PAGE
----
Last week Jon Espenschied wrote an article in Computerworld describing 10 significant security risks with today’s smart phones. The article, while more than a bit geeky, makes an important point: today’s smart phones are general-purpose computers and, as such, they are vulnerable to all the same security problems as other general-purpose computers. Specifically:
They may not be running the code that you think they’re running (and that includes viruses, Trojan horses, and the like);
Many of the communications on and off the phone are not properly encrypted, if they are encrypted at all;
If you delete a file on the phone, it can probably be recovered;
It’s easy for a motivated hacker to spy on your phone.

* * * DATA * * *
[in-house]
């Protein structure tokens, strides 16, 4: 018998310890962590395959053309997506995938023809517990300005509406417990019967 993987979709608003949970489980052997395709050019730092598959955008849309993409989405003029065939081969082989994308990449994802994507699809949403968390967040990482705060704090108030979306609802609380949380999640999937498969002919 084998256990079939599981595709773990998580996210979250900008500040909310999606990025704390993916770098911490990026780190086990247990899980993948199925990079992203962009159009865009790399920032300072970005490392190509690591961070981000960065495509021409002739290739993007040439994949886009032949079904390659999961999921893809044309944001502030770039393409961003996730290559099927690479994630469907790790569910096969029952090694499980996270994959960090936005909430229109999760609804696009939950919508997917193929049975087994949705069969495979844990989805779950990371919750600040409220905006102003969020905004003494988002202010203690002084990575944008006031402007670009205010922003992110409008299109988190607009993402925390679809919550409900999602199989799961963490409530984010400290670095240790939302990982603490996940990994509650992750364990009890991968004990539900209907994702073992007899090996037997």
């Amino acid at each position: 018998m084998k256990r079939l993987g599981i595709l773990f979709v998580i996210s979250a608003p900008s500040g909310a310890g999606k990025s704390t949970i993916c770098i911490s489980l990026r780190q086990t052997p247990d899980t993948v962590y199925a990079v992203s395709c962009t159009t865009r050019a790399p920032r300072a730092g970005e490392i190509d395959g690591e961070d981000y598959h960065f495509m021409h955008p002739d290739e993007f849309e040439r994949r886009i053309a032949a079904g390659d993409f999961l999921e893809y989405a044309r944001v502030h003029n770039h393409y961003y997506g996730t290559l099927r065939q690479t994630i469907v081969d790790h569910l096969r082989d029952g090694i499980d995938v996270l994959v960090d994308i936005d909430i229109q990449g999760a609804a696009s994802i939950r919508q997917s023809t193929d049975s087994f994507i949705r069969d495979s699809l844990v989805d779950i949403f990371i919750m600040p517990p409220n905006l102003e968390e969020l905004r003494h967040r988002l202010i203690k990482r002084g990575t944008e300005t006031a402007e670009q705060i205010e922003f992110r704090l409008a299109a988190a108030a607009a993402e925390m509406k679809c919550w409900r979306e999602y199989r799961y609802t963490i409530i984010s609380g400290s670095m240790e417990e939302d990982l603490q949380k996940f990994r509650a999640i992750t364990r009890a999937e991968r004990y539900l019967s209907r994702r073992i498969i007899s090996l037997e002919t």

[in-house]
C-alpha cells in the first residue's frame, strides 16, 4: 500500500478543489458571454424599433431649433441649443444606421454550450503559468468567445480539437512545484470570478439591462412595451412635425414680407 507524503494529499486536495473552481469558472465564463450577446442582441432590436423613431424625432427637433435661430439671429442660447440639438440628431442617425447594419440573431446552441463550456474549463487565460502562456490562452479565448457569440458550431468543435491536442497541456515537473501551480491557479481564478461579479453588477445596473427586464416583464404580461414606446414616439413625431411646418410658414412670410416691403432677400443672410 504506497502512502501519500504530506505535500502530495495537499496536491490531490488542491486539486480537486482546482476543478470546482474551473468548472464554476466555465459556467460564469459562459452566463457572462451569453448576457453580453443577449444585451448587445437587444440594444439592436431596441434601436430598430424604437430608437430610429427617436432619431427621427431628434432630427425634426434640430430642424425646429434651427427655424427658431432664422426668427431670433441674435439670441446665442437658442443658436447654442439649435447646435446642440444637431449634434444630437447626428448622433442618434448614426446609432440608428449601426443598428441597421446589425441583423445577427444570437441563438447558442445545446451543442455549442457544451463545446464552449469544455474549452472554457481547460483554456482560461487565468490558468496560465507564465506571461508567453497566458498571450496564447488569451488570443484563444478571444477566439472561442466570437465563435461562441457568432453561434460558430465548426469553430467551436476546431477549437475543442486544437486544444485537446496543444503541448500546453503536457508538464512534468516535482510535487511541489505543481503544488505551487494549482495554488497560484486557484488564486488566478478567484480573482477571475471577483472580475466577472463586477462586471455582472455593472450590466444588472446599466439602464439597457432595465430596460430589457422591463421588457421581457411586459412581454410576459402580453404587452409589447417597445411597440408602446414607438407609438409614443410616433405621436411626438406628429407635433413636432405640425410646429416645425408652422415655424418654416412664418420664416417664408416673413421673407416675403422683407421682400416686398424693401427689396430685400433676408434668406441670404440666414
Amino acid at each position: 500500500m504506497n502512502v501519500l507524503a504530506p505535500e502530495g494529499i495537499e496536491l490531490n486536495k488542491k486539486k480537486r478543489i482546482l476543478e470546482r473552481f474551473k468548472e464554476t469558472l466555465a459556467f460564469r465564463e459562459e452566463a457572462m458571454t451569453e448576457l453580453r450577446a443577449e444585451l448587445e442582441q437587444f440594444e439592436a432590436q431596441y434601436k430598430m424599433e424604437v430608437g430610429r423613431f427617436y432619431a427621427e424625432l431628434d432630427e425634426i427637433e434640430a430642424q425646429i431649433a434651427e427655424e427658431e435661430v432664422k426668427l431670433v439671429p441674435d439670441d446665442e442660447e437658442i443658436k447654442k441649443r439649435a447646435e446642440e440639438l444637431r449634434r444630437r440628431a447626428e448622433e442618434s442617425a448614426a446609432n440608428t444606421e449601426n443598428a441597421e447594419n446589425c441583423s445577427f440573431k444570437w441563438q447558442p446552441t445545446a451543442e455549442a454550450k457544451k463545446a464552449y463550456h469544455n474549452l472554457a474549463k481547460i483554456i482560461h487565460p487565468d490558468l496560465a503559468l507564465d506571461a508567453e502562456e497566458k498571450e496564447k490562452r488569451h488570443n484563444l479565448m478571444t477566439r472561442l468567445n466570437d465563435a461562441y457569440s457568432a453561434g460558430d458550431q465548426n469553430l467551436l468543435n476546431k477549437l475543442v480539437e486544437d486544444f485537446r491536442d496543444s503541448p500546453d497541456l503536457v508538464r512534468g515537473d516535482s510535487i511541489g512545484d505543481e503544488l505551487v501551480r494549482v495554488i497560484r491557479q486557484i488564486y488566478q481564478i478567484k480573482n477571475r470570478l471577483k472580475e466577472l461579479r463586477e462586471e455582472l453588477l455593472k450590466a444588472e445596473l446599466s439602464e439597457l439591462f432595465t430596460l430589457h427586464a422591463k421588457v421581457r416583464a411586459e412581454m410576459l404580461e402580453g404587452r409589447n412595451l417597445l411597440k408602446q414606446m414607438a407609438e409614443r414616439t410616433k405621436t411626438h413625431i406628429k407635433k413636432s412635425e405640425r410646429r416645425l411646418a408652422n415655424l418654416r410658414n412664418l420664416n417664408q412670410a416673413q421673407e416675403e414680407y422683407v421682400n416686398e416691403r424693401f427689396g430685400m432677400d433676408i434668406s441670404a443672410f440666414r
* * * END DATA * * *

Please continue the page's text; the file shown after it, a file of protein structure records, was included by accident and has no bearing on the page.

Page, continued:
Espenschied’s article makes good, alarming reading, but if anything, it underplays the risks of mobiles. That’s because his article stresses the security problems unique to smart phones but ignores the risks to phones in general.
Back in 2003 I wrote a brief tidbit, “Understanding Cellular Telephone Security and Privacy,” for a human-rights group that I was doing some work with. Instead of stressing the risks specific to smart phones, this document stresses the risks posed to any cell phone.
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